German solar industry, EU not happy with Ontario local content rules

Ontario’s decision to require local labour and gear for 40 to 5o per cent of a solar project’s content has ruffled some feathers in Europe.  The province’s government created the Made-in-Ontario rules in parallel with the design of its feed-in tariff program for renewables, which for solar PV pays up to 80.2 cents per kilowatt-hour. That’s a hefty premium, so to justify it to Ontario ratepayers (who will ultimately be picking up the tab) the government created the local content rules as a way to tout the economic benefits that would come from increased investment and green-job creation.

Germany’s solar industries association, BSW-Solar, doesn’t like that very much. It has issued a position statement to its members, including some of the biggest solar PV module manufacturers in the world, urging them to raise their concern with Canadian and Ontario authorities. A European Union trade delegation also raised the issue during trade talks in Ottawa last week. Technically, however, I’m not so sure Ontario’s rules violate World Trade Organization agreements, as BSW-Solar claims. For one, the rules only apply to a portion of a project — not 100 per cent — so this doesn’t preclude any specific product made in Europe. Second, Ontario has not signed onto any WTO agreement regarding product procurement, and it’s doubtful whether this issue falls under a procurement scenario.

And let’s face it, even though Germany didn’t have specified local content targets, this is a cultural given. And because Germany was a first mover in Europe, and to a large extent globally, it really didn’t have to compete with many jurisdictions. It’s likely that BSW-Solar is worried that the German government’s plans to start lowering subsidies for solar will draw attention away from Germany and toward jurisdictions such as Ontario. It will, however, be interesting to see if this issue gets elevated to being a formal complaint filed with the WTO.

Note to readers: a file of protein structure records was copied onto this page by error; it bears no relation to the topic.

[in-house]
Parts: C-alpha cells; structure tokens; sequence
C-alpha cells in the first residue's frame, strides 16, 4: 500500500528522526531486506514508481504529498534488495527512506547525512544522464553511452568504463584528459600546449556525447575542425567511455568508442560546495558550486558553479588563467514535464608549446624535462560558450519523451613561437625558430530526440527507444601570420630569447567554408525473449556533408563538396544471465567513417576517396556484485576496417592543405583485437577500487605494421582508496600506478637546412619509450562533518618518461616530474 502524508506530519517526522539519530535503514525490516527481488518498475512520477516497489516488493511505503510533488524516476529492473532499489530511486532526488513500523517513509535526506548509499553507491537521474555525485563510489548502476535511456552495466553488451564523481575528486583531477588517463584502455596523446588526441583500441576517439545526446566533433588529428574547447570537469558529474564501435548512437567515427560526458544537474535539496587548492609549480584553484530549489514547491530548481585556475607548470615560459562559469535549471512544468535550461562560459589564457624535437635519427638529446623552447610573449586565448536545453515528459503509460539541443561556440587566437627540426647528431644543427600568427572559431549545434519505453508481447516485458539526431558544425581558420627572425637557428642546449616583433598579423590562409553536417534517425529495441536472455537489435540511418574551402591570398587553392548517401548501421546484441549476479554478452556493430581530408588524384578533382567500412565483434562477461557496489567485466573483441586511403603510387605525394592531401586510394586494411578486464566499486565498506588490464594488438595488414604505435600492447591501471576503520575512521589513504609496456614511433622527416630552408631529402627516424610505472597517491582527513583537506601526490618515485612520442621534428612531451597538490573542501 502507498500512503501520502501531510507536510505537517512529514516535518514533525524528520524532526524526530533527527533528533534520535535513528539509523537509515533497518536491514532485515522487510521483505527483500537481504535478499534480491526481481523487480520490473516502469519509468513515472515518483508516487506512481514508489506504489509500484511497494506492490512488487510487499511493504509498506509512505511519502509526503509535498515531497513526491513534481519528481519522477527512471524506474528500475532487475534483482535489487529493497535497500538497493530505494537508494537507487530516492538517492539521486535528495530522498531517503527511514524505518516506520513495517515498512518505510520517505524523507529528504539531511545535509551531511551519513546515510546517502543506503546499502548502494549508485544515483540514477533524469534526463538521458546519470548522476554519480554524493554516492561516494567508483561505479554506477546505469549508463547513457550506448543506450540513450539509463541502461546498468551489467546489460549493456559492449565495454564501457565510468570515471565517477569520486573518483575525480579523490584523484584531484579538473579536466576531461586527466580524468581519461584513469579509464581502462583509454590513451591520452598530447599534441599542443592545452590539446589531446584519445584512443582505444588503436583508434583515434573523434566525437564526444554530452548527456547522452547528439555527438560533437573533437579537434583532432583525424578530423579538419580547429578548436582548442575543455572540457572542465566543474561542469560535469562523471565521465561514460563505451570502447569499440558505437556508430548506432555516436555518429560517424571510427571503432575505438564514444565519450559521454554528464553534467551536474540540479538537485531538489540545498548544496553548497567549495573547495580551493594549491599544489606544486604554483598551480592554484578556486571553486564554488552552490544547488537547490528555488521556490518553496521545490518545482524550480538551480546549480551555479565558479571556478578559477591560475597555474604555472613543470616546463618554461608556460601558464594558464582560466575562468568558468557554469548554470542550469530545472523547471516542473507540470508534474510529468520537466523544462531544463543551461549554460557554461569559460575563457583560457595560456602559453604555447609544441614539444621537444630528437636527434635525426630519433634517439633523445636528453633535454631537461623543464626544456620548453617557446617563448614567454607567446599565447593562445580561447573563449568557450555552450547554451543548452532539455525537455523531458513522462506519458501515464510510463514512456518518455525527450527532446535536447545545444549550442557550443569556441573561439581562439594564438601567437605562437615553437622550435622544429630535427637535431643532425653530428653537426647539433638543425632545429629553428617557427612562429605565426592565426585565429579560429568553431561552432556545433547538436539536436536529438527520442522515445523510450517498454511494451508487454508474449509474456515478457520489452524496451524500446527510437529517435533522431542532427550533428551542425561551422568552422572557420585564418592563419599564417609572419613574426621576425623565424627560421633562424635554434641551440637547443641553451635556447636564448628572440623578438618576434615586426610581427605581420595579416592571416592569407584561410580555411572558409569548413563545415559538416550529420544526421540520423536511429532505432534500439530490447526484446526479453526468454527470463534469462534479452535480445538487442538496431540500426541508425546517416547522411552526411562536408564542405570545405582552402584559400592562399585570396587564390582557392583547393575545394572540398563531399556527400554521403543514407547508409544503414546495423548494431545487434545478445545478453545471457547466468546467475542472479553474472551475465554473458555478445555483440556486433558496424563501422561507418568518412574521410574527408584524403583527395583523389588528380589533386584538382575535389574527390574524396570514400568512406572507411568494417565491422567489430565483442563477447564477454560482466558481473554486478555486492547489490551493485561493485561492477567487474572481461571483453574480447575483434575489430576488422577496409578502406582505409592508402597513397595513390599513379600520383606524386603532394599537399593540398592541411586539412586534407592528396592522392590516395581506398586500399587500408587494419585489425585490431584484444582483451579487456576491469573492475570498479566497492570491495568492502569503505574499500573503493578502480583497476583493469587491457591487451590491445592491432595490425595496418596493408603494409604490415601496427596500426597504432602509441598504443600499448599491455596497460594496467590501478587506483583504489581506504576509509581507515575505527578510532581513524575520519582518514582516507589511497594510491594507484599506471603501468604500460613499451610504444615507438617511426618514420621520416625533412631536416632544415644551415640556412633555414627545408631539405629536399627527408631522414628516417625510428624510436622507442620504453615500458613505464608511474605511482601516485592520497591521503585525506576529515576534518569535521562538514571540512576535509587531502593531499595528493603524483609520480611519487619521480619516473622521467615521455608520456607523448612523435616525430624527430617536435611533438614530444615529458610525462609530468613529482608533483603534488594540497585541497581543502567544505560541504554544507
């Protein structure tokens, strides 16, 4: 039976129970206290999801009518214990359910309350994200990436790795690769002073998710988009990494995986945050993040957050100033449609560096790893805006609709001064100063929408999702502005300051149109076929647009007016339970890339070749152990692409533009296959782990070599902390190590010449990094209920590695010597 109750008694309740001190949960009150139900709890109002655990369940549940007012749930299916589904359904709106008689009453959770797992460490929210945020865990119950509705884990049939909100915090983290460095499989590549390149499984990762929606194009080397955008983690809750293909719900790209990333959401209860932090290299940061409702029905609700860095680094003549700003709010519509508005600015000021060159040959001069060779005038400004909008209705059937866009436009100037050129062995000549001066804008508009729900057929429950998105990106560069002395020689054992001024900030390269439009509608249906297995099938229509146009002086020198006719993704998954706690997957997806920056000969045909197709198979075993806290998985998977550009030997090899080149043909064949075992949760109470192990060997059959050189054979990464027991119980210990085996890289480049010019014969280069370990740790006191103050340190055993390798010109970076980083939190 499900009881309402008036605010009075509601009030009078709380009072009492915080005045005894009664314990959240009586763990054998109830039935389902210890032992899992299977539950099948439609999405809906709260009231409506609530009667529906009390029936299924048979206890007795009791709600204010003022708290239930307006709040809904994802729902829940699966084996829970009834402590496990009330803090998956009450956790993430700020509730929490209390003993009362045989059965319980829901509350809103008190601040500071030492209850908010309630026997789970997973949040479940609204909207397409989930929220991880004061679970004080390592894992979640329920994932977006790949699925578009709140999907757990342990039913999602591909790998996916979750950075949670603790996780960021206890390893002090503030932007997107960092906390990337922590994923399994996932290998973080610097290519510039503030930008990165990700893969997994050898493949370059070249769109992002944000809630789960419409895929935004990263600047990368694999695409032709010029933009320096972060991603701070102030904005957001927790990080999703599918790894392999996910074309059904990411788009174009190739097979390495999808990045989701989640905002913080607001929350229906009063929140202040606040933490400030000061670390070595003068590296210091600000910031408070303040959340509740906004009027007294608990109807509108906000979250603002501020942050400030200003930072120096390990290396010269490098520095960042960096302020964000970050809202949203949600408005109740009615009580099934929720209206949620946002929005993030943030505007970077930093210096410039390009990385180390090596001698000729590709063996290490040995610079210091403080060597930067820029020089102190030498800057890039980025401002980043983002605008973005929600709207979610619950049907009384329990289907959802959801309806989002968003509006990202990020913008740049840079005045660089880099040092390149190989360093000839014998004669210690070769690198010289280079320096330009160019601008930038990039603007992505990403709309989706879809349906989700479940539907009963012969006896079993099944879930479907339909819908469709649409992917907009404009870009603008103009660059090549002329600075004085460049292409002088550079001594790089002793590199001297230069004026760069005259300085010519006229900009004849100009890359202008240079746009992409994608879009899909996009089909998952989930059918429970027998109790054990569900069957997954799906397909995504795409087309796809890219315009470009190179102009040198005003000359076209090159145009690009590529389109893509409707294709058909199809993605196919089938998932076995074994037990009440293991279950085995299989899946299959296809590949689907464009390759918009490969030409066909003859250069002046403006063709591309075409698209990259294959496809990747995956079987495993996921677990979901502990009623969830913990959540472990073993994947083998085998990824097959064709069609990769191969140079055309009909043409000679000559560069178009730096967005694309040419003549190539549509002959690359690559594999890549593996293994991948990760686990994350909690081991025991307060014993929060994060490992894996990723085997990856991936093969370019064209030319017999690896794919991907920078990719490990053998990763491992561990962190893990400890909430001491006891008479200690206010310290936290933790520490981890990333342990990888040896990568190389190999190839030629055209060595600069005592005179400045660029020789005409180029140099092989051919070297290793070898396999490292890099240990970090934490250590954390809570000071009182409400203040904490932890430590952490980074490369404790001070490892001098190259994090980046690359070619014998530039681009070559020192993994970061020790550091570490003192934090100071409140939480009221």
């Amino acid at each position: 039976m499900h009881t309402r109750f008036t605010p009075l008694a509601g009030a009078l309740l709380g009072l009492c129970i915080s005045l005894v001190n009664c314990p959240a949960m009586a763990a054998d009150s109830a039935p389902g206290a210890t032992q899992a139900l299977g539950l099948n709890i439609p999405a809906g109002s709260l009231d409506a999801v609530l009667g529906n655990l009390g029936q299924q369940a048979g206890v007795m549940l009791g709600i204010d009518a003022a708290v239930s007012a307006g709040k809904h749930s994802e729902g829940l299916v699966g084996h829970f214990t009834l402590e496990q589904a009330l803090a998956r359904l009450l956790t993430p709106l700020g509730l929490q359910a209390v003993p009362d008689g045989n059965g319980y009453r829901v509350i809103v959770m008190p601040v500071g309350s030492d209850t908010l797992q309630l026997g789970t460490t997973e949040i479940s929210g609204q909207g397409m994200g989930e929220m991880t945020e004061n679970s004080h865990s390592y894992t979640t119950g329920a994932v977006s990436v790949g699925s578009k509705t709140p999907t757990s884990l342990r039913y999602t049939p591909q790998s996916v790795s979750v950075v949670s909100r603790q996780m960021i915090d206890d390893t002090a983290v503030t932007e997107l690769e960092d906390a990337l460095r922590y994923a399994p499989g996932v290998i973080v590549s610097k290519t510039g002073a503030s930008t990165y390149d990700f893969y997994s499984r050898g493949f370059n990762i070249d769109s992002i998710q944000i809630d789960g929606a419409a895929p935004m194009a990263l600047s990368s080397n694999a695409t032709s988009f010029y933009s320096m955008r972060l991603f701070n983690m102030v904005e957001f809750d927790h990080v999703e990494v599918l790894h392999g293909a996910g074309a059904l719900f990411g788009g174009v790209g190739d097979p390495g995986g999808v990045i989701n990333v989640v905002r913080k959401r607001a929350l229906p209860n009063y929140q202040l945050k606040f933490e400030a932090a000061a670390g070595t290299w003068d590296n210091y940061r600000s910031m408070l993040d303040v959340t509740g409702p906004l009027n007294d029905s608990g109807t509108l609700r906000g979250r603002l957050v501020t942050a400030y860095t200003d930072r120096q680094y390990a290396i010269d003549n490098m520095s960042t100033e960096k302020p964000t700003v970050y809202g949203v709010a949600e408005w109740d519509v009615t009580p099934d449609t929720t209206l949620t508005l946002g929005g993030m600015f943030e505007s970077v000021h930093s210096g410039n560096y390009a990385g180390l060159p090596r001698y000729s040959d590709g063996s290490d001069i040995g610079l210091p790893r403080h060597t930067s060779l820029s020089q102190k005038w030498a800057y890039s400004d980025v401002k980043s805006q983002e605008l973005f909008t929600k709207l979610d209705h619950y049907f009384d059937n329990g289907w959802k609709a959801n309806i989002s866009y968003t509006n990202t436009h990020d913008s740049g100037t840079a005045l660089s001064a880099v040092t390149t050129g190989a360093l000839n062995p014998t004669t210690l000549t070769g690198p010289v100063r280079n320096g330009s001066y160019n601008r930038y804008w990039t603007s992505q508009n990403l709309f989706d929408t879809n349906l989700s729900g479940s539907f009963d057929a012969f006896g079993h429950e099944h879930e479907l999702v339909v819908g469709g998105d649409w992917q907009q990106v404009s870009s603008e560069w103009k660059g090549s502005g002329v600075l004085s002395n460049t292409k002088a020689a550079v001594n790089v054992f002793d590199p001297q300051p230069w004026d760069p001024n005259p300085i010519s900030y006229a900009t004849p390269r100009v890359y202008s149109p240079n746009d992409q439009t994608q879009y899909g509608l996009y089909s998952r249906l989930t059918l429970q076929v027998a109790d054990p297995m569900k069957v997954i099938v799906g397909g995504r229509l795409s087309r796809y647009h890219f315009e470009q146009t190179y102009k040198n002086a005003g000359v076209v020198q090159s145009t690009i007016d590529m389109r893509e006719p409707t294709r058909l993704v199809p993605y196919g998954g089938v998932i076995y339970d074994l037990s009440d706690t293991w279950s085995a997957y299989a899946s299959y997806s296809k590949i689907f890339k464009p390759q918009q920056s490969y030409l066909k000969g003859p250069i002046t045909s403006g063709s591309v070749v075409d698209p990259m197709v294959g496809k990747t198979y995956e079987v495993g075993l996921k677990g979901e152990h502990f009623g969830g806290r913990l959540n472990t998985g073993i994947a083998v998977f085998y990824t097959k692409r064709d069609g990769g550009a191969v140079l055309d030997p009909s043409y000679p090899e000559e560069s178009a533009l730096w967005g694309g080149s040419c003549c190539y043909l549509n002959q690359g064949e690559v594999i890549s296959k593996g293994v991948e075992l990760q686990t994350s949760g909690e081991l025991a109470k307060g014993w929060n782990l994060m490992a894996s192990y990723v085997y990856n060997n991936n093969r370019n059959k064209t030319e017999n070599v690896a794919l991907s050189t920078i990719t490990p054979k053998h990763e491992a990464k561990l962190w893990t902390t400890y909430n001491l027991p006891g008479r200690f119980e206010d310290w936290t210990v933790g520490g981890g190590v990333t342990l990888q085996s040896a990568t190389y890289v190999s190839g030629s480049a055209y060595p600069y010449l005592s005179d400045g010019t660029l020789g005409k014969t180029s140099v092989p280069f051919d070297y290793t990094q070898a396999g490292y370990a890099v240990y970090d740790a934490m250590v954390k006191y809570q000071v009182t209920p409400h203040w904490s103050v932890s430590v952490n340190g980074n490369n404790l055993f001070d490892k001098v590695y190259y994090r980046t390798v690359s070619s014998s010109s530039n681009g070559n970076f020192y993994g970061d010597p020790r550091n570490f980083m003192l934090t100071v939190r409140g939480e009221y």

4 thoughts on “German solar industry, EU not happy with Ontario local content rules”

  1. I can’t understand how Ontario can be opposed to the Made in America provisions in the US economic recovery plan and have their local content requirements.

  2. So what. Show me the country that doesn’t employ some form of protectionism. We all love free trade…when it applies to the others.

    The made-in-Ontario provision is totally justifiiable–the German solar industry should understand that better than anyone: it was born with a massive subsidy in its mouth. At this stage in the game it’s completely reasonable to support the industry and to receive for that support a nice little jobs creation program. The Germans are being stupid. Clearly it’s a win-win situation: they’ll still get the business….business that probably wouldn’t exist but for the local content rules.

    Hopefully this is just silly businessmen paying their dues at the altar of the free market, and that they’ll smarten up and recognize the opportunity they’ve been given.

  3. I don’t see how the local content rules can be any more objectionable to free-market free-trade ideology than the feed-in tariff subsidies. As you explained it Tyler, if the government pays a premium, the government wants to recoup expenditures.

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